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Amazon terminates $1.4 billion iRobot acquisition after EU veto threat

The Roomba maker also announced it is laying off 31 percent of its employees.

iRobot

Amazon and iRobot, maker of the Roomba vacuum line, just announced that they would be dropping their proposed merger. The potential acquisition was announced back in August of 2022 and was immediately the target of antitrust watchdogs, particularly in the EU. The European Commission (the EU's executive branch) officially announced it was looking into the $1.4 billion dollar deal last July and it raised formal concerns over the potential impact on competition in November.

iRobot also just announced a large round of layoffs now that the deal isn't going through. The company says it is laying off about 350 employees, which represents 31 percent of iRobot's workforce. Colin Angle, founder, chairman of the iRobot board of directors and CEO is also stepping down as chairman and CEO, effective today.

While the companies didn't mention the pressure from the EU specifically, Bloomberg notes that a veto looked likely. And while that might not have immediately killed the deal, Amazon and iRobot appear to have decided to shut things down completely rather than work through any proposed changes to make the deal more palatable to regulators. The deal was also said to be under scrutiny from the FTC here in the US, but it never quite reached the level of attention it was receiving from the EU.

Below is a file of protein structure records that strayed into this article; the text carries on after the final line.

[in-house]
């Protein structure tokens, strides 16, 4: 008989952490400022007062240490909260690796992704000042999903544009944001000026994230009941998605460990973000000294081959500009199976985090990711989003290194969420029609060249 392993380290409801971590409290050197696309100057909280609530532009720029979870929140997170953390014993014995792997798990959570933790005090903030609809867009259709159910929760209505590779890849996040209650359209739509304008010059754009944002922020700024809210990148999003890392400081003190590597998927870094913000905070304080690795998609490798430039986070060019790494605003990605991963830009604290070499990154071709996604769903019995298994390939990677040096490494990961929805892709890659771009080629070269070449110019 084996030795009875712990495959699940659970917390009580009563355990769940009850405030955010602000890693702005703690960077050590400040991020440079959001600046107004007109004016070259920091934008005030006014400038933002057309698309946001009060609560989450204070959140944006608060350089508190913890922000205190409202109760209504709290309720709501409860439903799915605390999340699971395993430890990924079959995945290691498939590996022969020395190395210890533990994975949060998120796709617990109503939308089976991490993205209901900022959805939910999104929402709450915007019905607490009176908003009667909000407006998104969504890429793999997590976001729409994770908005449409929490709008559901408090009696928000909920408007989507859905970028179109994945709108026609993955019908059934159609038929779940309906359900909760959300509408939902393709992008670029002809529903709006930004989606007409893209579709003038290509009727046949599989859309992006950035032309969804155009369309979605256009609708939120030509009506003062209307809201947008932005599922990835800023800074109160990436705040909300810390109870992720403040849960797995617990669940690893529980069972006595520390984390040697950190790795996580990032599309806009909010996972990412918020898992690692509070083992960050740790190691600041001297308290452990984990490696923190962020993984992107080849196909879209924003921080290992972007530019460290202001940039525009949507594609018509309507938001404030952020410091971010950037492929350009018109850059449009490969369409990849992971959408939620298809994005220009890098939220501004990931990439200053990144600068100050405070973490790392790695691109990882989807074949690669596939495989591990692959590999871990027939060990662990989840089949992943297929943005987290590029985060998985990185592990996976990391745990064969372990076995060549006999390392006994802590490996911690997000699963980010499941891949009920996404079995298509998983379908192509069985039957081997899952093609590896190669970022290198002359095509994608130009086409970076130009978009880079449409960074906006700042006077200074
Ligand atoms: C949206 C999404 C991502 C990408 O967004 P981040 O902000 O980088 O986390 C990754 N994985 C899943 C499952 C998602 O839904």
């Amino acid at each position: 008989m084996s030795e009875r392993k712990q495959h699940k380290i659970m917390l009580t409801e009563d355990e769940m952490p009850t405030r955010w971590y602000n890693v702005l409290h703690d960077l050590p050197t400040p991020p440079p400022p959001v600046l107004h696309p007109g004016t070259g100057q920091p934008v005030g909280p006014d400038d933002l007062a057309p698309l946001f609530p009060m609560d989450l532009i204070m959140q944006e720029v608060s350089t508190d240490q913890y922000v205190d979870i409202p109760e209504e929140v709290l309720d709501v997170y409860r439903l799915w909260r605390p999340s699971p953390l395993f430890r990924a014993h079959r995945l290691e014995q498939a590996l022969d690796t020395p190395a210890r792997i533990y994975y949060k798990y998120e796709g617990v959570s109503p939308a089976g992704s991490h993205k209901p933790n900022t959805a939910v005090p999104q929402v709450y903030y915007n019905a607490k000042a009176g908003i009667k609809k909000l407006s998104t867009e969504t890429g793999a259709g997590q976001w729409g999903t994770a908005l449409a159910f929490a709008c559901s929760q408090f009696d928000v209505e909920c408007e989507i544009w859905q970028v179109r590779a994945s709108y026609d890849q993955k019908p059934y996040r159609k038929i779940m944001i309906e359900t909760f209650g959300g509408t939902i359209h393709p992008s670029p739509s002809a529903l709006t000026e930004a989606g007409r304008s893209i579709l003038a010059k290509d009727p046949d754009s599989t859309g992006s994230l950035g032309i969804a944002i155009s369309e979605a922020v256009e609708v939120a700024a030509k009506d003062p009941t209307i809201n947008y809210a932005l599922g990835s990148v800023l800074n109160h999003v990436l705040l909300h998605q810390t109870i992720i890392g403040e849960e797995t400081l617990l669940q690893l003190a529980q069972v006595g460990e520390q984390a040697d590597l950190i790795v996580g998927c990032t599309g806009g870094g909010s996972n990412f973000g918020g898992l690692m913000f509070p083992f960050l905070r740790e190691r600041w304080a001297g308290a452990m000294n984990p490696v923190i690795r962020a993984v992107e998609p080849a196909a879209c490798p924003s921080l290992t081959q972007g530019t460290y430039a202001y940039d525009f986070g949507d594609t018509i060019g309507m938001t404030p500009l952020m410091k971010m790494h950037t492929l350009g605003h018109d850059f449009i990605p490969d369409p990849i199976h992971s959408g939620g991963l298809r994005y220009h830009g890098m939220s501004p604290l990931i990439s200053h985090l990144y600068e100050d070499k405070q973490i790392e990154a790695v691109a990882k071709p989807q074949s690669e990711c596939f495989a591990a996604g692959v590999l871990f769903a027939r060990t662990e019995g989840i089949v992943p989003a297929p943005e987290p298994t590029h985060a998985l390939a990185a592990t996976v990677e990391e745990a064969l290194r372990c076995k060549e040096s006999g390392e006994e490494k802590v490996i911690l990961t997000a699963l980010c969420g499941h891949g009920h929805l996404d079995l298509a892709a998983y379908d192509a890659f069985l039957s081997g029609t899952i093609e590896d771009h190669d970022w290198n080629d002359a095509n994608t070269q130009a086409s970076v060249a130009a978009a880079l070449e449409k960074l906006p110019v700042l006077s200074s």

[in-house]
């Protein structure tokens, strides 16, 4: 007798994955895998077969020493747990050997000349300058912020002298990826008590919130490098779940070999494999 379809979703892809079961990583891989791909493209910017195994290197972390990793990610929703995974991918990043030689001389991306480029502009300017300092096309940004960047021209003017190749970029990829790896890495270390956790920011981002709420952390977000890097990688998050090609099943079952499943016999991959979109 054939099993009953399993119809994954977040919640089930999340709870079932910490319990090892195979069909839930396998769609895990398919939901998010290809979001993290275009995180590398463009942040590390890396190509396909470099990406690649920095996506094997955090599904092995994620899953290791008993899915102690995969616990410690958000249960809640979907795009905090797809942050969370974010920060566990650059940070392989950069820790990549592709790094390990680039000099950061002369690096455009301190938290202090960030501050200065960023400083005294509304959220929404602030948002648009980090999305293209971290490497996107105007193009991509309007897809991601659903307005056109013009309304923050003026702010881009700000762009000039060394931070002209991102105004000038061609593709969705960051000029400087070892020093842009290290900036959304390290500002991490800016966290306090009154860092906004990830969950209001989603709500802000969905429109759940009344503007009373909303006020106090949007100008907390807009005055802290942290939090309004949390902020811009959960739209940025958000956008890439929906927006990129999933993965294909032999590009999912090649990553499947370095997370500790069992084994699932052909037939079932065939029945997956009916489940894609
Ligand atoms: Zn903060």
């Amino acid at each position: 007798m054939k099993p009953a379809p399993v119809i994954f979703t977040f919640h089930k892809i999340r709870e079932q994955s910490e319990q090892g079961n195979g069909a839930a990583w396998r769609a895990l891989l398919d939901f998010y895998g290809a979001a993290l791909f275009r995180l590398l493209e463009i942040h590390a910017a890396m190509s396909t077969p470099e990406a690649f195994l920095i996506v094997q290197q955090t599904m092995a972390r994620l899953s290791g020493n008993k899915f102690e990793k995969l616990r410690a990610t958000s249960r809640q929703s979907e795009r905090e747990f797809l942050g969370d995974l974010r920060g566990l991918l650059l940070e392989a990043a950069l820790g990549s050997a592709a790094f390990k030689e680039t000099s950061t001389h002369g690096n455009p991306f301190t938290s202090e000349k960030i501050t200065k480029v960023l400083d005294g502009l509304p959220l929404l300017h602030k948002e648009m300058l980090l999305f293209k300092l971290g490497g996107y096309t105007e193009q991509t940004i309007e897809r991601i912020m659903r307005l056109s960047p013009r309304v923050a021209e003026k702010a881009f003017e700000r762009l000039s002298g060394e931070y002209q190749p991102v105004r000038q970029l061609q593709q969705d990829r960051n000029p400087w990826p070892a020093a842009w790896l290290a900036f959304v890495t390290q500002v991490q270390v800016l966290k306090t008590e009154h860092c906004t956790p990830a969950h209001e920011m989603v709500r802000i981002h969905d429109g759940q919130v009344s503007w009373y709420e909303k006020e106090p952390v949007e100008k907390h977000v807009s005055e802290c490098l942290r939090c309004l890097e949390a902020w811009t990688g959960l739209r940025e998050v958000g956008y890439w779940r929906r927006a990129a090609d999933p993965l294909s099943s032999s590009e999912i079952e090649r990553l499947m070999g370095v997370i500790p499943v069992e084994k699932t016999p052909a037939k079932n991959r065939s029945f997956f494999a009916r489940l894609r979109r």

Unsurprisingly, Amazon's statement on the matter blasts regulators for the "innovation" that would come with Amazon scooping up yet another company. "This outcome will deny consumers faster innovation and more competitive prices, which we're confident would have made their lives easier and more enjoyable," said Amazon SVP and General Counsel David Zapolsky in a statement. "Mergers and acquisitions like this help companies like iRobot better compete in the global marketplace, particularly against companies, and from countries, that aren't subject to the same regulatory requirements in fast-moving technology segments like robotics."

iRobot's statement was more muted. "The termination of the agreement with Amazon is disappointing, but iRobot now turns toward the future with a focus and commitment to continue building thoughtful robots and intelligent home innovations that make life better, and that our customers around the world love," said former CEO Colin Angle.

Earlier in January, the European Commission was said to have warned Amazon that the deal was on thin ice. However, according to Reuters, the company declined to offer any potential remedies to soothe the bloc's concerns over the acquisition. As outlined in the original agreement, Amazon is paying iRobot a $94 million termination fee now that the deal is dead.

This isn't exactly the first time Amazon and the EU have butted heads. They previously squared off over the company's handling of third-party seller information. In 2022, the two sides reached an agreement over Amazon's treatment of third-party sellers.